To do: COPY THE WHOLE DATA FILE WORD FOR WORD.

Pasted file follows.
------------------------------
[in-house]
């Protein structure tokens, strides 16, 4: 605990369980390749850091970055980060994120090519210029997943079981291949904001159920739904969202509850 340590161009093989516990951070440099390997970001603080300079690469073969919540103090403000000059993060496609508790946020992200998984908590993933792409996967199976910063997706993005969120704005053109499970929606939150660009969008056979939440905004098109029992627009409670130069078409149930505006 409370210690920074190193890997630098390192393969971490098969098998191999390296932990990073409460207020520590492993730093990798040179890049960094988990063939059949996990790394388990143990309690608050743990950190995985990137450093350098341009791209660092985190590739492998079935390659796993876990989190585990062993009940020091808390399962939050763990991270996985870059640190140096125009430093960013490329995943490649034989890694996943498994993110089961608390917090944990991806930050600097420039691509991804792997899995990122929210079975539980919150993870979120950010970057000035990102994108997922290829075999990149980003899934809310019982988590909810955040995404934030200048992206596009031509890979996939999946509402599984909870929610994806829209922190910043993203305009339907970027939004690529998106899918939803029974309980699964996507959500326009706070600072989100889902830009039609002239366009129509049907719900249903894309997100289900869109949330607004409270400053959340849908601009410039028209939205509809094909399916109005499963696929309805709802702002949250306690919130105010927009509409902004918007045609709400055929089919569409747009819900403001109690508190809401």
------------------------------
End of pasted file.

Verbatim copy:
[in-house]
């Protein structure tokens, strides 16, 4: 605990369980390749850091970055980060994120090519210029997943079981291949904001159920739904969202509850 340590161009093989516990951070440099390997970001603080300079690469073969919540103090403000000059993060496609508790946020992200998984908590993933792409996967199976910063997706993005969120704005053109499970929606939150660009969008056979939440905004098109029992627009409670130069078409149930505006 409370210690920074190193890997630098390192393969971490098969098998191999390296932990990073409460207020520590492993730093990798040179890049960094988990063939059949996990790394388990143990309690608050743990950190995985990137450093350098341009791209660092985190590739492998079935390659796993876990989190585990062993009940020091808390399962939050763990991270996985870059640190140096125009430093960013490329995943490649034989890694996943498994993110089961608390917090944990991806930050600097420039691509991804792997899995990122929210079975539980919150993870979120950010970057000035990102994108997922290829075999990149980003899934809310019982988590909810955040995404934030200048992206596009031509890979996939999946509402599984909870929610994806829209922190910043993203305009339907970027939004690529998106899918939803029974309980699964996507959500326009706070600072989100889902830009039609002239366009129509049907719900249903894309997100289900869109949330607004409270400053959340849908601009410039028209939205509809094909399916109005499963696929309805709802702002949250306690919130105010927009509409902004918007045609709400055929089919569409747009819900403001109690508190809401």